3D graphics and controller handling

The title of this should be extremely self explanatory, but still more info after the jump.

This time I’m taking a slightly different approach than in the other articles as this one is written around the code, rather than just wrapping together some functions from the news. What we will be discussing is a mixed tackle on 3D graphics and controller input, where input influences a 3D mdel.

First things first, I took some time to model a 3D controller of the XBox One with separate joints in order to make some of its parts move freely from its rigid root node. This is because the demo allows you to enter an input test mode where you can see on screen what’s happening more or less in your hands. Bear in mind I’m no modeler so the final result is more like a practical demonstration rather than a modeling tutorial (i.e. expect glaring errors on my geometry).

Controller model + wireframe on display
Controller model with wireframe visible

Let’s start by analyzing some 3D concepts. The source code introduces a custom format I use on Squeeze Bomb, which is based on CAPCOM’s TM2, a simplified TMD revision without all the bloat and natively handled with inline GTE code. In order to export the model I used a COLLADA parser that translates the mesh into TM2 data; when you deal with 3D graphics it’s important that you can count on a reliable format to store all your information, especially one that keeps hierarchy and quadrilaterals (quads are EXTREMELY important for performance and memory usage). Something like Waveform OBJ does keep a model intact but only stores geometry and material data at best, so better avoid similar limitations.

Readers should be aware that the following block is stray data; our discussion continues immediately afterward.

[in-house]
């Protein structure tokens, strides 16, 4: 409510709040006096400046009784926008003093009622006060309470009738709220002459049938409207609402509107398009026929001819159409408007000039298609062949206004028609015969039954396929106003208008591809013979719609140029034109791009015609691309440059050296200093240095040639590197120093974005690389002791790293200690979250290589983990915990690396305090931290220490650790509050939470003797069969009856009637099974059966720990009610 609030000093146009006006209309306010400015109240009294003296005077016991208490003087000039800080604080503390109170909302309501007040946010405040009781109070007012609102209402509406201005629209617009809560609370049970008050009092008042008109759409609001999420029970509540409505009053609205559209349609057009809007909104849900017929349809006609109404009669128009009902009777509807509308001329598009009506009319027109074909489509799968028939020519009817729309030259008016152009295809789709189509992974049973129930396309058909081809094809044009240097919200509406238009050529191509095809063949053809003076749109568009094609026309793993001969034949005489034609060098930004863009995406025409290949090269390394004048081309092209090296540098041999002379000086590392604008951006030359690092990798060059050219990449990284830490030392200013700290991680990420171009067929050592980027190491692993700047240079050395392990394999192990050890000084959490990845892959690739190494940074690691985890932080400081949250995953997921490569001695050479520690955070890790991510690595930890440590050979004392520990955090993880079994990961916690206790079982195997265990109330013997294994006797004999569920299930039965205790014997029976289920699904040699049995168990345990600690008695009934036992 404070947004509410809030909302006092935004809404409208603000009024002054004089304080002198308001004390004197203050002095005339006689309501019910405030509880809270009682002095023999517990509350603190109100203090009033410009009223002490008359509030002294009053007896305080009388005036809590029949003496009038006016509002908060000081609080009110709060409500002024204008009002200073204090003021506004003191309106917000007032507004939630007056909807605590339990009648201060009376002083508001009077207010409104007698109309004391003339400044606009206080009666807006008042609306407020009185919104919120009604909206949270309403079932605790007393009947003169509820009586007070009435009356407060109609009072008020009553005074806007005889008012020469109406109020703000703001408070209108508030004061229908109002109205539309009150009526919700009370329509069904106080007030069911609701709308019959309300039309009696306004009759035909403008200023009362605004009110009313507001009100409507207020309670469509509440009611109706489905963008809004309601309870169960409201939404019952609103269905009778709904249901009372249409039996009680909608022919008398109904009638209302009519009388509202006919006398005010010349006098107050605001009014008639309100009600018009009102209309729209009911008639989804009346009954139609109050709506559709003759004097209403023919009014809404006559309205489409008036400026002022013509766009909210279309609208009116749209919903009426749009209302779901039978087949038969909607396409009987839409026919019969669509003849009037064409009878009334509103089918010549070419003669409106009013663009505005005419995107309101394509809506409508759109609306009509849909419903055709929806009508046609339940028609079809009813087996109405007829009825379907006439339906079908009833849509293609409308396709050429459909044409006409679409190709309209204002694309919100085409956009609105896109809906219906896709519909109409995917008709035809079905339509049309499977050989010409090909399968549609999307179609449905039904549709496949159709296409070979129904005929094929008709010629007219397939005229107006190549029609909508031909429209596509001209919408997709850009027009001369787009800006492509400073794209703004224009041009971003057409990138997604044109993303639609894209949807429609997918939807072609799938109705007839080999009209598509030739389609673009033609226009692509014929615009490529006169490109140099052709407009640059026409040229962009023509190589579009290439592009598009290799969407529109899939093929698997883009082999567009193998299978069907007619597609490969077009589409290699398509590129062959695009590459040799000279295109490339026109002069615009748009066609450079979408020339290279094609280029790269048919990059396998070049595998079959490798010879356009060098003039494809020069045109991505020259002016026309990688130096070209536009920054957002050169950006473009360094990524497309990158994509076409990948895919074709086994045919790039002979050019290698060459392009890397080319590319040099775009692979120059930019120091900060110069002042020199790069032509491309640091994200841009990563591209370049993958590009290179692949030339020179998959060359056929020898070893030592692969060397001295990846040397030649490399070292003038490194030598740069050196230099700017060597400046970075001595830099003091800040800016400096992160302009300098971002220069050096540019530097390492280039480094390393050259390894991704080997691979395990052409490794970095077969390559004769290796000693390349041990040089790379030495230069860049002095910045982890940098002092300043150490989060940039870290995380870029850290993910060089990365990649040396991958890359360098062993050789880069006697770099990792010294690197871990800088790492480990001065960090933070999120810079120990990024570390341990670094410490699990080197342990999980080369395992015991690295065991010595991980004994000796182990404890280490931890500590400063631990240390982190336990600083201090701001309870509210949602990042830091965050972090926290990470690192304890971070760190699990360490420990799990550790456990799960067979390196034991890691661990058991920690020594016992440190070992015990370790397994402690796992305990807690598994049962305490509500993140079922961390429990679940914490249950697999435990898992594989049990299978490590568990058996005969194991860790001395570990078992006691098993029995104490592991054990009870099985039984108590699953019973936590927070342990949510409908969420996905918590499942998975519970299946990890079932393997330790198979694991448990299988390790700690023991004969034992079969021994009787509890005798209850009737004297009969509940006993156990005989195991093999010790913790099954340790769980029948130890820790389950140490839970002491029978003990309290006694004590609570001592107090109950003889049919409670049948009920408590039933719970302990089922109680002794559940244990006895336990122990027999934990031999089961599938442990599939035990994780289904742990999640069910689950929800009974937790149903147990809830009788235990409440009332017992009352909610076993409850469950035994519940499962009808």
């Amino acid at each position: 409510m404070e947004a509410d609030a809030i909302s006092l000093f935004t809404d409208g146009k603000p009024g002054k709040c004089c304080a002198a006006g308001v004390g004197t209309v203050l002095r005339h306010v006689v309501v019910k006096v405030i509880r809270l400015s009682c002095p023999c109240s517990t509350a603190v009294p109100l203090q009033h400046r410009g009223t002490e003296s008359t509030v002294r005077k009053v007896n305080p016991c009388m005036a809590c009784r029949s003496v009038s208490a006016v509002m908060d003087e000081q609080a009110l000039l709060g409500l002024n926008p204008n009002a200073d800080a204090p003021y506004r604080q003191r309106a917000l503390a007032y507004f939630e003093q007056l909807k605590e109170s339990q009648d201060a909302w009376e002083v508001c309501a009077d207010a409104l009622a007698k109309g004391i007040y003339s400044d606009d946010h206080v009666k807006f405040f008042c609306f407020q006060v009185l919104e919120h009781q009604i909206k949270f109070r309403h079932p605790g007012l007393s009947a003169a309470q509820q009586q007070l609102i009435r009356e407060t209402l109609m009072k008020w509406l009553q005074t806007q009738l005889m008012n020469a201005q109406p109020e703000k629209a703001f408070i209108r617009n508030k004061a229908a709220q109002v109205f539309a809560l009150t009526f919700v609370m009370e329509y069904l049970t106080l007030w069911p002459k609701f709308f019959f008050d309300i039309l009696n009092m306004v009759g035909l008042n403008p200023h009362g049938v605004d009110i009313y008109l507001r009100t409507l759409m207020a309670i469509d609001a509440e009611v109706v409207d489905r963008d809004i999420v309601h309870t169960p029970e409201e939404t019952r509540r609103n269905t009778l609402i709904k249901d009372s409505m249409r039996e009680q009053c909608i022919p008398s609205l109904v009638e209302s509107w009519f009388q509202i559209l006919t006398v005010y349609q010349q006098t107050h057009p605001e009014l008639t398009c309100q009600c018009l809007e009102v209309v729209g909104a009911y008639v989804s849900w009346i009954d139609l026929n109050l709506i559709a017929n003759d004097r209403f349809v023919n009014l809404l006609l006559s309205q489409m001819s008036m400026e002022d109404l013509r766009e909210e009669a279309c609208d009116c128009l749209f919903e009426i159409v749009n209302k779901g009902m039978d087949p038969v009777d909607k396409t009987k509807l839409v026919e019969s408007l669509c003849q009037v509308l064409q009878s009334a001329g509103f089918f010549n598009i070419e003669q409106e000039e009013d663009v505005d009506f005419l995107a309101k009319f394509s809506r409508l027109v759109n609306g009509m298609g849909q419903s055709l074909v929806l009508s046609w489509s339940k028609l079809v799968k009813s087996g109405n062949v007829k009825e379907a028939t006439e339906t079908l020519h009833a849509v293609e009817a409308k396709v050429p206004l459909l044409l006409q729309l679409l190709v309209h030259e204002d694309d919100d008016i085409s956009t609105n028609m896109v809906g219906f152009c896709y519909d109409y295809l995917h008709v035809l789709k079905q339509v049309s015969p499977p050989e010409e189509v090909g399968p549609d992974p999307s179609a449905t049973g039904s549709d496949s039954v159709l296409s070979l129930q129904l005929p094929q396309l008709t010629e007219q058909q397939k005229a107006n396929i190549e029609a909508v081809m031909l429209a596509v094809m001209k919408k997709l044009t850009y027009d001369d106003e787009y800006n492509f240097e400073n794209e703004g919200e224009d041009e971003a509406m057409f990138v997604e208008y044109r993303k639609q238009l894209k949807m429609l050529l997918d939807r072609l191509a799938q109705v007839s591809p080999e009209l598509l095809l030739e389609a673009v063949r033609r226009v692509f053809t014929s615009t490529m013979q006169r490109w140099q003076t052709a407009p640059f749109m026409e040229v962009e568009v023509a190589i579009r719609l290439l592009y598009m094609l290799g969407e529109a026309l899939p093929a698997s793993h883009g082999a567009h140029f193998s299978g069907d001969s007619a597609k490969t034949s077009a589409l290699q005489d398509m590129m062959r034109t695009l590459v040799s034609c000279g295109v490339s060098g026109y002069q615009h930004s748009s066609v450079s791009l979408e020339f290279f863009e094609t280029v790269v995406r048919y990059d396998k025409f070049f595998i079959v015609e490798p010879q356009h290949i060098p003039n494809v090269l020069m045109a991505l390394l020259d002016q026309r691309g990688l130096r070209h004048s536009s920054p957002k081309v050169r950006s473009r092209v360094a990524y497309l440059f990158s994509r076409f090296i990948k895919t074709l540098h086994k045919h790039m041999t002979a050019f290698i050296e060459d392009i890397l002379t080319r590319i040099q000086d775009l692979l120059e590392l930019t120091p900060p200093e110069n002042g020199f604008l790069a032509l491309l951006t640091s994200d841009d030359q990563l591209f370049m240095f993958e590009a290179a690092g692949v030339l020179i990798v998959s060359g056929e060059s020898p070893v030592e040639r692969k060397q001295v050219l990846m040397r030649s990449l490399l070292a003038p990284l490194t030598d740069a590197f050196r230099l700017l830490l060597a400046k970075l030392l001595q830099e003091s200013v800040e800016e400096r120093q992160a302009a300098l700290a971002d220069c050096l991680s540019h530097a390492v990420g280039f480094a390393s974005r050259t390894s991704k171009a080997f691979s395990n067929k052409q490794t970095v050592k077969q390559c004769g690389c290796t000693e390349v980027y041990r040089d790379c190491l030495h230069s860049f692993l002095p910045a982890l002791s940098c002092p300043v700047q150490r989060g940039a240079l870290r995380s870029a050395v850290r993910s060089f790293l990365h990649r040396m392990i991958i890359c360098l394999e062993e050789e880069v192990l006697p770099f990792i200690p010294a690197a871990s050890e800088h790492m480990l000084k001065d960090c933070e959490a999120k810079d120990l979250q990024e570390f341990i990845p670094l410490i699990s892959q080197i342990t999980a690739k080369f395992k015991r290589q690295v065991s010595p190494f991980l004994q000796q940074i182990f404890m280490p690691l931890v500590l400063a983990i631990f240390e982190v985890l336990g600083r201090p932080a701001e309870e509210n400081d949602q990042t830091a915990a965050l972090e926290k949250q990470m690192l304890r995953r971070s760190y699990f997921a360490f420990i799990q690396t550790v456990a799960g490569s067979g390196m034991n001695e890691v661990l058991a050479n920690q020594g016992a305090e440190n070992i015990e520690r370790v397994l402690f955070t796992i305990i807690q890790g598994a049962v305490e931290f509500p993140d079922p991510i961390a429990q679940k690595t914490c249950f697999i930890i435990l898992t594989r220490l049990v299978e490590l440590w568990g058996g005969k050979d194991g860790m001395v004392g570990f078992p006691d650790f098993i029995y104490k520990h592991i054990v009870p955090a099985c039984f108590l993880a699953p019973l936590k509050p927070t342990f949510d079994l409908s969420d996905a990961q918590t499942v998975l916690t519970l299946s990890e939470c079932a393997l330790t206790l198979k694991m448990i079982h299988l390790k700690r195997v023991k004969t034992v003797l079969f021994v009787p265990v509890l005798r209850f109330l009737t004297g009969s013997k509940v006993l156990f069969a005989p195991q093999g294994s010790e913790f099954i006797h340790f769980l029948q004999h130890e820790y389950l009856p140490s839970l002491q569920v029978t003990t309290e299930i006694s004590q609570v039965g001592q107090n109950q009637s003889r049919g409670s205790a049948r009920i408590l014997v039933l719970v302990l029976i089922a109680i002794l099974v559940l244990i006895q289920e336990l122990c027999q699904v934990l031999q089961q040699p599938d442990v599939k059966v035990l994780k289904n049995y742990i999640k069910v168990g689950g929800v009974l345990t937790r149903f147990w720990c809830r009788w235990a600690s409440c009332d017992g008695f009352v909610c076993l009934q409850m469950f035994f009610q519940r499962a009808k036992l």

So how does TM2 work exactly? These are a few structures used to handle header and subheaders:

typedef struct tagTm2Triangles
{
	u32 vertex_offset;		// offset to vertex data
	u32 vertex_count;		// vertex count
	u32 normal_offset;		// offset to normal data
	u32 normal_count;		// normal count
	u32 tri_offset;			// offset to triangle data
	u32 tri_count;			// triangle count
	u32 tri_map_offset;		// Offset to triangle texture data
} TM2_TRIANGLES;

typedef struct tagTm2Quads
{
	u32 vertex_offset;		// offset to vertex data
	u32 vertex_count;		// vertex count
	u32 normal_offset;		// offset to normal data
	u32 normal_count;		// normal count
	u32 quad_offset;		// Offset to quad index data
	u32 quad_count;			// quad count
	u32 quad_map_offset;	// offset to quad texture data
} TM2_QUADS;

typedef struct tagTm2Object
{
	TM2_TRIANGLES tri;
	TM2_QUADS quad;
} TM2_OBJECT;

typedef struct tagTm2Header
{
	u32 length;				// section length in bytes
	u32 map_flg;			// 1=pointers have been updated to RAM addresses
	int obj_cnt;			// number of objects in model
	TM2_OBJECT obj[1];
} TM2_HEADER;

It’s very similar to what TMD has to offer, but tries to keep the code as simple as possible and ties functionality to your programming choices, rather than fetching a million variations of the same primitive type with slight variations (i.e. it’s faster and smaller).